Nearly 2,000 trauma patients are transported out of San Mateo County for treatment each year because there is no critical-care center, according to San Mateo county health officials, but transporting patients is more cost-effective than building a new facility.Registered nurse Jan Ogar, a clinic services manager for San Mateo County emergency services, said the county works closely with San Francisco General Hospital and Stanford Hospital to treat critical patients. Read More
In an effort to provide quality education, some schools in the Jefferson Elementary School District will begin offering students breakfast to start their day.
Enrique Navas, the district superintendent of business services, said the correlation between breakfast and the ability to concentrate was one reason the district decided to create a pilot program that would allow students to buy breakfast before class. Read More
With few jobs and a stubbornly high unemployment rate, college students and recent graduates are finding creative ways to build résumés and stay active.
Beverly Madden, spokeswoman for the College of San Mateo, said students enrolled in Peninsula community colleges are not immune to the economic downturn.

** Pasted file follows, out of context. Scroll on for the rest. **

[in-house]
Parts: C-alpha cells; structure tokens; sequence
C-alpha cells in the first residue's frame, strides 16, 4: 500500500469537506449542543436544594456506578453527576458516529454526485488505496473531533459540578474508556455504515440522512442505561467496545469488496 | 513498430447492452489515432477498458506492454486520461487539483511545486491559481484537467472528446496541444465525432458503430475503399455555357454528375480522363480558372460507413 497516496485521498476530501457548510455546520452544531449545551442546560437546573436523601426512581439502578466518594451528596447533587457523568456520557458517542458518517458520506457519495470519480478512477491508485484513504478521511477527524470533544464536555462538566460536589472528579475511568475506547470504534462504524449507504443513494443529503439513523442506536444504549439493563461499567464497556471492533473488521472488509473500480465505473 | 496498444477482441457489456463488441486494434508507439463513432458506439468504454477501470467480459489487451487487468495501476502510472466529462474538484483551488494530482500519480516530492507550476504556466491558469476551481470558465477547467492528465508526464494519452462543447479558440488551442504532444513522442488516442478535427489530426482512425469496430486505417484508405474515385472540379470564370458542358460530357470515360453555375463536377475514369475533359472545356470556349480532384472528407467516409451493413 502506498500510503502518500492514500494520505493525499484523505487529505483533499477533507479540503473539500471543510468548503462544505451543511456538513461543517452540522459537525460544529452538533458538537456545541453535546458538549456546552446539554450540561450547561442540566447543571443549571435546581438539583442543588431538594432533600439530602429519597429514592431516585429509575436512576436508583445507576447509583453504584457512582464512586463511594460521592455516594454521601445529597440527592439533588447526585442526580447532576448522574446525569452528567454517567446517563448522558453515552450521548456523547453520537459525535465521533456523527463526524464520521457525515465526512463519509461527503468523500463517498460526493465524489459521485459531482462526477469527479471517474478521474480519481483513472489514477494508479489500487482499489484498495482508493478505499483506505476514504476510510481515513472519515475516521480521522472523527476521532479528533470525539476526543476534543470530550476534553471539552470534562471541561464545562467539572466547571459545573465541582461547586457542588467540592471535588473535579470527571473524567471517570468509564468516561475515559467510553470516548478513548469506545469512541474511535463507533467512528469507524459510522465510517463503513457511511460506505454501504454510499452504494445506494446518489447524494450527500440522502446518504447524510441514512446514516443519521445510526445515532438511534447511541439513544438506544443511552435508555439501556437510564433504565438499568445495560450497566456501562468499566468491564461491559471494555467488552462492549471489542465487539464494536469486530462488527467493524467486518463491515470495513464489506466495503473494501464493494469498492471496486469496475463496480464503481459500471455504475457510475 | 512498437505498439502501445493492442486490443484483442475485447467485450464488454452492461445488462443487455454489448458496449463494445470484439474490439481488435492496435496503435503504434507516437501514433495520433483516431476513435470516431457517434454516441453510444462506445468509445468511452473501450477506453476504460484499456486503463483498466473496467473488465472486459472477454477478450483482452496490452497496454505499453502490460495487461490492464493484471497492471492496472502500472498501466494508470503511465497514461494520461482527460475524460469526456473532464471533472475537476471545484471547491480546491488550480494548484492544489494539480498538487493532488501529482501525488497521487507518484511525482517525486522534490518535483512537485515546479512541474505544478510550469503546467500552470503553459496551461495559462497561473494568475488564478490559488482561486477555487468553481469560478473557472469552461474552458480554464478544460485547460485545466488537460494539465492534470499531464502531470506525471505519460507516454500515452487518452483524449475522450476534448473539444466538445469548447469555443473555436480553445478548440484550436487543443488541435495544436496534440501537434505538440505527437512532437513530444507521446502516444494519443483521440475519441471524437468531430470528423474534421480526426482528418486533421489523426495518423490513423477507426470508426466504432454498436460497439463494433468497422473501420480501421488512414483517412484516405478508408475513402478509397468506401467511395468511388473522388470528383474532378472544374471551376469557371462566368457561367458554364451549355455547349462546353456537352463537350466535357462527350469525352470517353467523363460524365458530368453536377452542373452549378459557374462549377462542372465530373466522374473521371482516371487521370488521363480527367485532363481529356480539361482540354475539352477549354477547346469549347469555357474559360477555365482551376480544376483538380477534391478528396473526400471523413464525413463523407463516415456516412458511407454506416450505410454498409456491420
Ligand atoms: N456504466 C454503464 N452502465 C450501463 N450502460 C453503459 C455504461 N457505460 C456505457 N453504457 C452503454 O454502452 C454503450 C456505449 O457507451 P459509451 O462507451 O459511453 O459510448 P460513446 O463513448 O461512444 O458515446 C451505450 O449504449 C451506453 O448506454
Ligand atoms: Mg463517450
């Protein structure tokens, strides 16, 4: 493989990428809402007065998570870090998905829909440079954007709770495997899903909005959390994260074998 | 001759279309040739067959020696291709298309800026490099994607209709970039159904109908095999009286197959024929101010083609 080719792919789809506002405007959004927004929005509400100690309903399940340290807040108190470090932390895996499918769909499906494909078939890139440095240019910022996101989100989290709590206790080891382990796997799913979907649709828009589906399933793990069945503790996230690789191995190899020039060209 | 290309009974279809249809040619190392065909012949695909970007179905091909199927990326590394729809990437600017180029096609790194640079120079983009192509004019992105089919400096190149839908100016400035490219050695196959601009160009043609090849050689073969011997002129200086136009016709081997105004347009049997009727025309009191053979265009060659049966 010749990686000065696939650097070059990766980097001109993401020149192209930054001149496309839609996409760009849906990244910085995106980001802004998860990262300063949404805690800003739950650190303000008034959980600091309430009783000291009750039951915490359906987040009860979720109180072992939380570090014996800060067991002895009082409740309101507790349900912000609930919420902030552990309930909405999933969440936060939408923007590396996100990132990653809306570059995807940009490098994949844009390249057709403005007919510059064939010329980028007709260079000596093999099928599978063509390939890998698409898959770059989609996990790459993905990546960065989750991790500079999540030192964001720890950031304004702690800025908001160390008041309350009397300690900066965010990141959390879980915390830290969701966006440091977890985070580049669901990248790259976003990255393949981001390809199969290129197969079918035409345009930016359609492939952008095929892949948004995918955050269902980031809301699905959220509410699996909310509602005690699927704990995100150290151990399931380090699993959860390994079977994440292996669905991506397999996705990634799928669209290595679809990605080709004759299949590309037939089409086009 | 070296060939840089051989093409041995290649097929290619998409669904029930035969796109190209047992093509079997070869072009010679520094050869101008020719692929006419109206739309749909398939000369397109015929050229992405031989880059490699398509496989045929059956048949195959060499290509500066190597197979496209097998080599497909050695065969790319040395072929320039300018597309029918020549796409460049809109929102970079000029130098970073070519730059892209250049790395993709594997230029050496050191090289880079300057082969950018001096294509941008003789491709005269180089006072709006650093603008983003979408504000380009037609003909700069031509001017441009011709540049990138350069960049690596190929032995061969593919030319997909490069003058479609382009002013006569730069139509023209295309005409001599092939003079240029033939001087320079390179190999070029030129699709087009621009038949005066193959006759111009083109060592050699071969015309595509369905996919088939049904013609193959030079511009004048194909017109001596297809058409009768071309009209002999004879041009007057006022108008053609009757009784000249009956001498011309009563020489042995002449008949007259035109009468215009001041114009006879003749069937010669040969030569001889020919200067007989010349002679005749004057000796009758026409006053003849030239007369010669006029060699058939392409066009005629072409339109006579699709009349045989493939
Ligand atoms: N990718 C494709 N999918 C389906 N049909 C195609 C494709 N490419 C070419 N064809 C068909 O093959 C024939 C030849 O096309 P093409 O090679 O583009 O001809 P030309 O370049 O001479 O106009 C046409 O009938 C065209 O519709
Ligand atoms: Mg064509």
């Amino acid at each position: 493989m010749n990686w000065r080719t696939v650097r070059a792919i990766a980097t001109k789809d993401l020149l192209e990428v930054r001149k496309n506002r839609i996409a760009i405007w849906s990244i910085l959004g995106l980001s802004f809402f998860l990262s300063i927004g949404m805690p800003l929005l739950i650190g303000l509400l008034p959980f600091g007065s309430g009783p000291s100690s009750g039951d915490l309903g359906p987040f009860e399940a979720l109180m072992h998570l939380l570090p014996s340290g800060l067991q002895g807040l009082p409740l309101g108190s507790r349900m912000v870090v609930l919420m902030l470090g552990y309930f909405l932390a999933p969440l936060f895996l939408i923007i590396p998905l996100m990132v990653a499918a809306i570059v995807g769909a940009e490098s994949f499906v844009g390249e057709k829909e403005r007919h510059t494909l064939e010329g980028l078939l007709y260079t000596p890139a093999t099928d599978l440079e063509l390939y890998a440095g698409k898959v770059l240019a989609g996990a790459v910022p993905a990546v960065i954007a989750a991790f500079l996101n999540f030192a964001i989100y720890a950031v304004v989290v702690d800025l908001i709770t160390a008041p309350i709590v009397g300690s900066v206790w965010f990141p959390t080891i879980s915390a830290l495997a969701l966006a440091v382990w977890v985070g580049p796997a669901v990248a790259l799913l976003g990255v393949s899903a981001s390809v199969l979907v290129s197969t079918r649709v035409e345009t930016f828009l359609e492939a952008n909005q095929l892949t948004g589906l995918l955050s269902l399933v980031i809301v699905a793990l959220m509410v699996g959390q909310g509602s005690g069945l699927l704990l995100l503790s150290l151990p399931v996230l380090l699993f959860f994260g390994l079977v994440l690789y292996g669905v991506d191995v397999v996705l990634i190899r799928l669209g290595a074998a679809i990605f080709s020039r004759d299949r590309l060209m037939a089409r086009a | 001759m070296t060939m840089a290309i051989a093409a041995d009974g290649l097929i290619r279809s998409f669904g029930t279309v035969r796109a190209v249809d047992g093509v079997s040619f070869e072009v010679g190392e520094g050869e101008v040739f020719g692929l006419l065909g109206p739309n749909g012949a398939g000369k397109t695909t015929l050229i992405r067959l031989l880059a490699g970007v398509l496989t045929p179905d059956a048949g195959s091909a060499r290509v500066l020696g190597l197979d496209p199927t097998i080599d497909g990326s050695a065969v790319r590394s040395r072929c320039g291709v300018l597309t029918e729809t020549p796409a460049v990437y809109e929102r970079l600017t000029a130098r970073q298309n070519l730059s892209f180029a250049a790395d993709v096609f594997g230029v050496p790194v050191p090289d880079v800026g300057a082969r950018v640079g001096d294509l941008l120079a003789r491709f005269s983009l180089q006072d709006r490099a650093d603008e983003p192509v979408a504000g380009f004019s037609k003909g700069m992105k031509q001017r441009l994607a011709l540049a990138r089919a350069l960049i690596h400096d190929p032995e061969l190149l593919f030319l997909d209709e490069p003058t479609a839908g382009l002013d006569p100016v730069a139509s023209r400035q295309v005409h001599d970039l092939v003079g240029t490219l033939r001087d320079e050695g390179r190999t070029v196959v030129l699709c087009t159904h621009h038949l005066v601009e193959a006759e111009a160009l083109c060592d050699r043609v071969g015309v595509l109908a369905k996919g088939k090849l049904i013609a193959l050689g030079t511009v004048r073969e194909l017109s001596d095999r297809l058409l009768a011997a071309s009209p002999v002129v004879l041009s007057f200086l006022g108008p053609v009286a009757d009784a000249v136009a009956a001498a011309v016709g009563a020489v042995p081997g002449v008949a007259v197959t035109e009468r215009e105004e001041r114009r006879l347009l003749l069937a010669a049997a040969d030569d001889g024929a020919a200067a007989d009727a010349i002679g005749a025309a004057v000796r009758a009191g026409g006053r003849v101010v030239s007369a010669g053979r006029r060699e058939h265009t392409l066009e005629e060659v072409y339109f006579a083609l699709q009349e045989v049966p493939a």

She said because of the economy, more students are turning toward unpaid internships or even study-abroad programs. Read More
The Department of the Environment wants less overhead when it comes to other city departments using pesticides, so it’s taking steps to make using light chemicals easier.
When a ban on pesticide use was passed in the 1990s, any city department planning to use harmful chemicals for weed or insect abatement on city property — including parks, medians and sidewalks — was required to post a sign three days prior to any spraying and keep the sign posted four days after the chemical was used. Read More
Discussions on the sit-lie ordinance keep standing around.The City’s Civil Sidewalks Coalition will discuss the proposed law again Monday afternoon.A sit/lie ordinance was first introduced following months of complaints of the abuse and intimidation from street dwellers from a group of residents and merchants in the Haight neighborhood. Read More